Israel’s first test in the wilderness gets to the heart of the matter. Yahweh tests them on their most basic and essential need: water. And there is nothing like lack to reveal what is in our hearts. Straight away God has them in a fast, and not just any fast. This is an involuntary fast, something beyond their control. A fast that is entered into by choice is easier than this type of fast. Why? Because we are in control of our starting and finishing time. But here God is in complete control. He is Lord over what they have and what they do not have; he is the one who gives and takes away.
To make matters worse, when they finally discover water, it is undrinkable. Their hopes are lifted, but then suddenly crash down. The water is bitter! Immediately they start to grumble against Moses saying, “What are we to drink!” (Exo. 15:24).
At this point we see what is in their hearts. They are not seeing God; rather they are seeing lack. They are blind to the fact that God is leading them; they think Moses is to blame. Their reaction is: “This man does not know what he is doing!” When we get into similar circumstances who do we blame? Who do we appoint as our scapegoat? Pastors are often the ones we accuse for God’s dealings with us. At times God brings our churches through the desert, but we have a difficult time seeing what God is doing. Consequently, we blame God’s leaders. This is part of the price of being a shepherd, and Moses began to learn it full well.
The desert reveals our blindness and our accusative nature. We blame people and even the devil for our circumstances. We think we are slaves being abused, when in reality God is trying to show us his glory. He is working to reveal the thing that is most central to his nature—the cross. “Then Moses cried out to the Lord, and the Lord showed him a piece of wood” (Exo. 15:25, italics mine). In our desert—if we cry out to the Lord—he will show us a piece of wood that is able to make all of our bitter waters sweet. This cross redeems all things. Through it, nothing can stop us. All evil is turned to good. “He threw it into the water, and the water became sweet” (Exo. 15:25).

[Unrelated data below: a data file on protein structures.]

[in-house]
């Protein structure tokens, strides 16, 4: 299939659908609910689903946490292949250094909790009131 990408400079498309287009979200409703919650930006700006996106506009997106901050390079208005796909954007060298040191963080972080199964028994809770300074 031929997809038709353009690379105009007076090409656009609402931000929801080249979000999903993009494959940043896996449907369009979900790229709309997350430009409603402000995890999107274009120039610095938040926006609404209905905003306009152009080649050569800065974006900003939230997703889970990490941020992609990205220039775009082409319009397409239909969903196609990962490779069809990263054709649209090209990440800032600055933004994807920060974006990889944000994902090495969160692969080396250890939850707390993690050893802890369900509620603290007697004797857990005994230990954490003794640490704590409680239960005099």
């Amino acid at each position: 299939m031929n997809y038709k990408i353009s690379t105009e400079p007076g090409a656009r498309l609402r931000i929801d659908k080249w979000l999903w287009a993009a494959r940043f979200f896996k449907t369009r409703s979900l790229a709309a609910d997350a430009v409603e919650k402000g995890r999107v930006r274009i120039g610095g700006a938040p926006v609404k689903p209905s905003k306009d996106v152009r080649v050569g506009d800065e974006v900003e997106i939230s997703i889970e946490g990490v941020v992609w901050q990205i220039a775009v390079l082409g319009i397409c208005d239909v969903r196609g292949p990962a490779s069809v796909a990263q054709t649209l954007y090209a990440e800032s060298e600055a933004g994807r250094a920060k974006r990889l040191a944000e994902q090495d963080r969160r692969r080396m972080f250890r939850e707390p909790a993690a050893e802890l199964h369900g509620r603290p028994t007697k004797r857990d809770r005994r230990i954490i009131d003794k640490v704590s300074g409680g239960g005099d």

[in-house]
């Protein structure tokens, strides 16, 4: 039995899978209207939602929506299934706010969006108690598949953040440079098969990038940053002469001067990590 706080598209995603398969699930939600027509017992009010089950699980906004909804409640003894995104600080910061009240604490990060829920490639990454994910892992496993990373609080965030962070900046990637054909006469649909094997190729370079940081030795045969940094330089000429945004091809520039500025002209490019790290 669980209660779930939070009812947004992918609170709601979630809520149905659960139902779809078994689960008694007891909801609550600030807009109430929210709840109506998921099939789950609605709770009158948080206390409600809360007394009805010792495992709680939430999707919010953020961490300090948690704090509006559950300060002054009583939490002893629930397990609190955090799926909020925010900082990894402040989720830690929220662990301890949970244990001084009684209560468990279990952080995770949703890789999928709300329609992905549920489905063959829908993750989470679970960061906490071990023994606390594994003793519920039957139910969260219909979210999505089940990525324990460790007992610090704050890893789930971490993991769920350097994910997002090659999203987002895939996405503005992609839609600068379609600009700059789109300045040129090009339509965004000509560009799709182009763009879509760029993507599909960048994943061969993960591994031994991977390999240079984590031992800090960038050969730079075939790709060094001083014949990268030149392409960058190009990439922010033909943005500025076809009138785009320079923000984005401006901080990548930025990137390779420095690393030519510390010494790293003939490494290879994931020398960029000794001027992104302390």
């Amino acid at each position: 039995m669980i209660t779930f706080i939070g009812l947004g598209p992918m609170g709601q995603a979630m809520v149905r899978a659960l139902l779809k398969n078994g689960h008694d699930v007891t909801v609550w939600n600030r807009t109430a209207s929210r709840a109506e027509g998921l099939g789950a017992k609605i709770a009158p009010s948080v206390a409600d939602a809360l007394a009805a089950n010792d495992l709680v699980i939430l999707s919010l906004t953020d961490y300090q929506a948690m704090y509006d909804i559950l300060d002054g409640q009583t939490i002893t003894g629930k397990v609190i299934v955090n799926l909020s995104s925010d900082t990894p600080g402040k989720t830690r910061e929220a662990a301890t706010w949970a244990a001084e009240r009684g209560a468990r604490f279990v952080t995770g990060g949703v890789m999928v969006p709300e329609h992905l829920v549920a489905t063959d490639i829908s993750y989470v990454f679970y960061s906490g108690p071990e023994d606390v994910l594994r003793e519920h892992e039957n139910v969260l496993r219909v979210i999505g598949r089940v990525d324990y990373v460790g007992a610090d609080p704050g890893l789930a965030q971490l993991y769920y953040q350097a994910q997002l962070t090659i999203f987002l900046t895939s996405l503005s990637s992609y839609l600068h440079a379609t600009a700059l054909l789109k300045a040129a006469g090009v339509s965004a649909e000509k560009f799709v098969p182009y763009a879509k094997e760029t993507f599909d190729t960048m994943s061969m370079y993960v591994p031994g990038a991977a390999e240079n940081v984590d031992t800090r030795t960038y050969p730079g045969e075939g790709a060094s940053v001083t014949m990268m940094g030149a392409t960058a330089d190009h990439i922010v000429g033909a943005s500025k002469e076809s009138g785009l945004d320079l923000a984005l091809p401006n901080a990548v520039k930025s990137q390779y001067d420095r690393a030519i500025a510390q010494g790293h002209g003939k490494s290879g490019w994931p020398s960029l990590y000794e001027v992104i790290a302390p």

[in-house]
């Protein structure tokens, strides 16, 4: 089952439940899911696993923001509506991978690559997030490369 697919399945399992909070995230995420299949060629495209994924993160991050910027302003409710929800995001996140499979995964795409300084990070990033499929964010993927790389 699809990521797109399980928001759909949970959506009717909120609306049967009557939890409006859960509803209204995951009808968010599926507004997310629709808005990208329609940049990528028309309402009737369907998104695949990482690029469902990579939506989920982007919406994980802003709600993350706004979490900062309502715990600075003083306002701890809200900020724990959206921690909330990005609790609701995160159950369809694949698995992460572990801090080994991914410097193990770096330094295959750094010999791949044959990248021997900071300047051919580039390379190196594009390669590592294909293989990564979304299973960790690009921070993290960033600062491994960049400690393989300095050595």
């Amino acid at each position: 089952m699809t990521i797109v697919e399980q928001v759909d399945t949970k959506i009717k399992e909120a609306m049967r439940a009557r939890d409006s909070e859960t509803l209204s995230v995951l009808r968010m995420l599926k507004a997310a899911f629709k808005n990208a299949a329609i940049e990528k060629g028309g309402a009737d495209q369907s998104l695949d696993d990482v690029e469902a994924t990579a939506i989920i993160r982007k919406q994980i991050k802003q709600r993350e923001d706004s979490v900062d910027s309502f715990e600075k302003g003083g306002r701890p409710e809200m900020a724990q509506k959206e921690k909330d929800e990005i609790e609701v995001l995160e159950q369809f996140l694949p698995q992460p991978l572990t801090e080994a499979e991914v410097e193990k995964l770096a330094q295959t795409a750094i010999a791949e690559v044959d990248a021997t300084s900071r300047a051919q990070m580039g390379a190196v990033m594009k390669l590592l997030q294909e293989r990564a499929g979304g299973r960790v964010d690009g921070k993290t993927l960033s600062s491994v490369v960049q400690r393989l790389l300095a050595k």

The desert is a place where God seems to be absent.
And yet God is very much present in this barrenness. The wilderness is the place where God wants to reveal himself and his ways to us. It is the place he wants to meet with us. And the first lesson he wants to show us is the restoring power of the cross:
“There the Lord issued a ruling and instruction for them and put them to the test. He said, “If you listen carefully to the Lord your God and do what is right in his eyes, if you pay attention to his commands and keep all his decrees, I will not bring on you any of the diseases I brought on the Egyptians, for I am the Lord, who heals you” (Exo. 15:25-26, TNIV).
The wilderness uncovers our sickness. When there is an abundance of spiritual water in a church, we often do not realize what is in our hearts. These living waters bring joy––a sense of excitement and vision; but from time to time God withholds the flow of his Spirit to show us what is dormant within us. He tests us because we are his children. What are we going to do when we are in a spiritual drought? Will we blame the church, our leaders, friends or family? Or are we going to cry out to God for his living waters. The wilderness uncovers our sickness, but through it God wants to heal us. He wants to show us his resurrecting and restoring power.
Prayer: Father, I thank you for every wilderness time I have walked through. I know that in the wilderness you are not absent. You are present and able to turn the bitter waters sweet. In my wilderness open my eyes to see the cross and turn my bitterness into something life-giving, in Jesus’ name.